Mums may be protected from the elements and kept alive over the winter.
Gardeners often mistakenly treat mums (also known as Chrysanthemums) as annuals because of the common misconception that they are only fussy perennial.
These autumnal beauties, the mom, will return year after year with a little TLC during the winter.
Keep reading to find out more about mums and how to winterize them.
Winter Care for Mums
The process of preparing mums for the winter begins with planting them. Make sure the soil where you plant your mums drains well.
The ice that accumulates around the roots of plants in water-retentive soil is often the cause of their demise, rather than the cold itself.
Overwintering mums need soil and good drainage.
When planting your mums, it’s a good idea to do it in a spot that’s protected from the harsh winter winds that can threaten their survival.
Next, insulate your mums for the winter in the fall.
After a couple of strong frosts have hit your location, the plant’s leaves will die back and become brown. When the plant’s foliage has died, you should prune it.
The mums’ stems should be trimmed to around 8 to 10 cm (3 to 4 inches) from the ground.
For a fuller plant the following year, leave a few stems uncut. New stems will develop from the remaining pieces. Cutting the mums all the way to the ground will result in fewer flowers and stalks the next year.
After the earth has frozen, a thick layer of mulch should be applied over the mum plant in order to protect it throughout the winter. Mulch made of straw or leaves can be used to protect mums over the winter.
Mulch acts as a sort of insulation for the soil. It’s an interesting concept because it’s meant to help keep the ground frozen in the winter.
More damage is done to the plant when the ground freezes and thaws several times during the winter than when it remains frozen throughout the season.
Following these simple procedures will increase the likelihood that your mums will survive the winter and continue to supply you with beautiful blooms throughout the following year.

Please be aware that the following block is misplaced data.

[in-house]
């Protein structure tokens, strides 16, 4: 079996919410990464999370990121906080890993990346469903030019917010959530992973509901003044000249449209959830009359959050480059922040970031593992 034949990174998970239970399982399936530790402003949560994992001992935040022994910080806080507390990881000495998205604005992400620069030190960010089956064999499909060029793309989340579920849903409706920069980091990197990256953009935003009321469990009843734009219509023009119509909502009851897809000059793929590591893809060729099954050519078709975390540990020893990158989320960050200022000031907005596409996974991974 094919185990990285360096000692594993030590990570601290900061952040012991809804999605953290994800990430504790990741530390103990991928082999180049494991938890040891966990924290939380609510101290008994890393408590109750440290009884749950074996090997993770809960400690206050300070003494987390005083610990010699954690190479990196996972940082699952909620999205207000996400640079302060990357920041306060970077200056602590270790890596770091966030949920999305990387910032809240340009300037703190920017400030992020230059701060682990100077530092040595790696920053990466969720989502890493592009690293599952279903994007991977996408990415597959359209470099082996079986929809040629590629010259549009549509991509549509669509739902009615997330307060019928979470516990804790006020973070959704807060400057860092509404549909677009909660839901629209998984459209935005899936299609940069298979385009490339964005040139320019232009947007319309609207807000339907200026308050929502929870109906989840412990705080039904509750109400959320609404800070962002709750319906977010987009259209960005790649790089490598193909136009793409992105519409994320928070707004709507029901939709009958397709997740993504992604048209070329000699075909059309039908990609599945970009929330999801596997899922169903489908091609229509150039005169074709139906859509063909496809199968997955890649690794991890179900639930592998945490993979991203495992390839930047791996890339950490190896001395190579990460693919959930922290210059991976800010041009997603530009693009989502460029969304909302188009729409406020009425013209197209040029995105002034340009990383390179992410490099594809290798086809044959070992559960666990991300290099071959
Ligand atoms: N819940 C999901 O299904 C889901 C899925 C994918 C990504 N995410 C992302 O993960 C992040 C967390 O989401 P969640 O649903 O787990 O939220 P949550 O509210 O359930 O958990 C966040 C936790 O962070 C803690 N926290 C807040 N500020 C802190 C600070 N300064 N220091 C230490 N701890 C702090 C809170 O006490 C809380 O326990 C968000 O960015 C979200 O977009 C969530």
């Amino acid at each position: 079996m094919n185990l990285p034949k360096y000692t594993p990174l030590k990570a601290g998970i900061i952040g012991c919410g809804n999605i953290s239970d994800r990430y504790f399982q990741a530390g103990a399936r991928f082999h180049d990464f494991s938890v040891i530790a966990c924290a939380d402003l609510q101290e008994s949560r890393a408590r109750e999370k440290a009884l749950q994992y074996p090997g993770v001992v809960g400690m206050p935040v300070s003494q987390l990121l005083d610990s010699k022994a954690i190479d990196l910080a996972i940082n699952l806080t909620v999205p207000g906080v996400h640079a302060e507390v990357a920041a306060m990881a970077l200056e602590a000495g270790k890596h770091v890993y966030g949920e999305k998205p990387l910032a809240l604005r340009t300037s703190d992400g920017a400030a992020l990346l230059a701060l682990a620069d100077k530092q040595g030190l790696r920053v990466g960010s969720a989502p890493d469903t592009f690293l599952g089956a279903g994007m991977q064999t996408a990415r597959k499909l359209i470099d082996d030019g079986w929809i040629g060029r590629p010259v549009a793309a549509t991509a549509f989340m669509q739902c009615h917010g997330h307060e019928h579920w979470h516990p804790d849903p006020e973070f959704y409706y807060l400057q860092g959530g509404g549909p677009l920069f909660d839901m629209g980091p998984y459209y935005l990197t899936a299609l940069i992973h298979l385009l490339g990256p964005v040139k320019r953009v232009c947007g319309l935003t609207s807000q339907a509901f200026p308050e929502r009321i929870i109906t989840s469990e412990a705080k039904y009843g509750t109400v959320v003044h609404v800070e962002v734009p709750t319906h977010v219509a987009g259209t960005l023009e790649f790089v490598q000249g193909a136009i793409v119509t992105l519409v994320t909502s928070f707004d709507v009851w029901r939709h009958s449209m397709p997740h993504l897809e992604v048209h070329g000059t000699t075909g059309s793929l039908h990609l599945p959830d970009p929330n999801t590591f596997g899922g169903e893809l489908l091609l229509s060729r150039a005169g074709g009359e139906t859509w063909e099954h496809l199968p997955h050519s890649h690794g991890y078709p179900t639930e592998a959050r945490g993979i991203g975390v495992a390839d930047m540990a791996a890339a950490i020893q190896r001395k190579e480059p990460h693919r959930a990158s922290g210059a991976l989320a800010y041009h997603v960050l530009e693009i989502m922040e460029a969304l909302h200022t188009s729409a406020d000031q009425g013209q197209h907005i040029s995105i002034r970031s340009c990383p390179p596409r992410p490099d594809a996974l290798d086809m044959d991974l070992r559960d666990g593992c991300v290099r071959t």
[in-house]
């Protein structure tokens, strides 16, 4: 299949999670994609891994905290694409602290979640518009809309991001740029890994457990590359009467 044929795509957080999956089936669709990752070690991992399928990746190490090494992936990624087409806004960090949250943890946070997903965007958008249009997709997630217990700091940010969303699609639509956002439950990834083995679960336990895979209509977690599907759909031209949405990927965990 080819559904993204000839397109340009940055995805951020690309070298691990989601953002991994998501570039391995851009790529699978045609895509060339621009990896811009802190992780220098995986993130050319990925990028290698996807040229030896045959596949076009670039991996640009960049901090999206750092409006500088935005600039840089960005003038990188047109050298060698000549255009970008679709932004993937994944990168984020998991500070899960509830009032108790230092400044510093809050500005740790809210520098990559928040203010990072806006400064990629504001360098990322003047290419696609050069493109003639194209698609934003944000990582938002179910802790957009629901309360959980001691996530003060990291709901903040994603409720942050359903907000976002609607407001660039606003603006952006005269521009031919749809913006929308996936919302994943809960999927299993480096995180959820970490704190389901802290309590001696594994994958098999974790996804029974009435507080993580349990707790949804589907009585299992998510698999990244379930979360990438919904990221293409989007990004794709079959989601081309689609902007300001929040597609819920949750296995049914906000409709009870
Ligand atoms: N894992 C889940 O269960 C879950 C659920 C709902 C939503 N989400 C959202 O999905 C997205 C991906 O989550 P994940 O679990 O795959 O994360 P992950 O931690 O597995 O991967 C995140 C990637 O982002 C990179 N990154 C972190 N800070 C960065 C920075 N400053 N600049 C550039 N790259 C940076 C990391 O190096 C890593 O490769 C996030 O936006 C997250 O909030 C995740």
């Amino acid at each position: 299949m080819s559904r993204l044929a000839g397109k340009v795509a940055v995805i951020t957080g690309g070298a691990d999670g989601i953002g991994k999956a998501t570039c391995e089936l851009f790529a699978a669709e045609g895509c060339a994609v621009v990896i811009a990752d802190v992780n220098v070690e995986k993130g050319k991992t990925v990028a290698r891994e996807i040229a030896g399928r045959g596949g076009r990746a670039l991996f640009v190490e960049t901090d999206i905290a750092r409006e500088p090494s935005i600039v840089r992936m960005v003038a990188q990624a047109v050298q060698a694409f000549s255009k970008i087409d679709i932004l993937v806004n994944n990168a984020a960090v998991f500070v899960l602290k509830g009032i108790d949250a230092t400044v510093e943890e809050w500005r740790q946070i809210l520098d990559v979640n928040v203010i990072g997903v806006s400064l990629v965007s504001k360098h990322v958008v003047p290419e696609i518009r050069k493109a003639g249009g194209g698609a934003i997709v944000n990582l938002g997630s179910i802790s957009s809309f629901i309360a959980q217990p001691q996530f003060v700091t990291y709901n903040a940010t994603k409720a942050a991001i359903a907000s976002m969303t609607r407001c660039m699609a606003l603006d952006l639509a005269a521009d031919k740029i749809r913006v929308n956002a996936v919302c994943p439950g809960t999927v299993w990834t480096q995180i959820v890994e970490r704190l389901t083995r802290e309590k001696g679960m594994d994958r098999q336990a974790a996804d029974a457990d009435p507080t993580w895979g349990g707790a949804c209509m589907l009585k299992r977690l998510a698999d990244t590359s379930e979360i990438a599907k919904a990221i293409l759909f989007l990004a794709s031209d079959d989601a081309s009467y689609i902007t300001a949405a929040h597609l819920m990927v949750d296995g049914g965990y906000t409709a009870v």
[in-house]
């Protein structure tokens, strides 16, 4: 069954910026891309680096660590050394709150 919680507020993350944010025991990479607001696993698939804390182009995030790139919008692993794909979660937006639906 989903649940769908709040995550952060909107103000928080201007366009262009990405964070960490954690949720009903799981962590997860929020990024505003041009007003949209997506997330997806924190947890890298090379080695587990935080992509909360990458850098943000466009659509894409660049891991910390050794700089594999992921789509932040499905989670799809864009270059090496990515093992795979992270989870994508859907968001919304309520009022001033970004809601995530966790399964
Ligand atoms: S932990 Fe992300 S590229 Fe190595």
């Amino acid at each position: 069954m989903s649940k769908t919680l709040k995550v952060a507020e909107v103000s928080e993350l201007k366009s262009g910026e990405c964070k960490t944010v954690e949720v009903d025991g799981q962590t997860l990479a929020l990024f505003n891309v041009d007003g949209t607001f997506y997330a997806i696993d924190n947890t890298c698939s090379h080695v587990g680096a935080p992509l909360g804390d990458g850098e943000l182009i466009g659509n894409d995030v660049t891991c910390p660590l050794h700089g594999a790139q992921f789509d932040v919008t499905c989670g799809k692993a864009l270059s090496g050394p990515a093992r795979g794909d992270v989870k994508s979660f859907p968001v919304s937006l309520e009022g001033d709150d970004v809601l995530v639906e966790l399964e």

If you know how to winterize your mums, you won’t have to buy new plants every year, saving you both time and money.
When to Plant
Those bright and oh-so-affordable pretties beckoning from the fall store shelves are hard to ignore.
Plants can be kept in the ground all year if they are put in during the spring, but this is not the case if you want to harvest from them throughout the winter.
It’s possible that your magnificent mums won’t make it through the winter if you plant them in the fall.
It doesn’t help that you probably bought a plant when it was already fully colored and when it was spending all its energy on creating beautiful flowers rather than establishing a strong root system.
If you received or bought any hardy mums in the fall, you should bring them indoors for the winter. If you want to wait until spring to plant them, you can.
In addition, whether you intend to keep your new mums in pots or finally plant them in the ground, you will need to report them by removing them from the container in which they were originally purchased.
Some commercial gardeners purposely allow their plants to become rootbound so that they can spill out of their containers and give the impression that they are thriving.
You can plant your mums in the late summer or early fall if you reside in a warmer climate with moderate winters, in USDA Hardiness Zones 8 and above.
However, remember that planting in the spring still provides the greatest conditions for plant growth and development.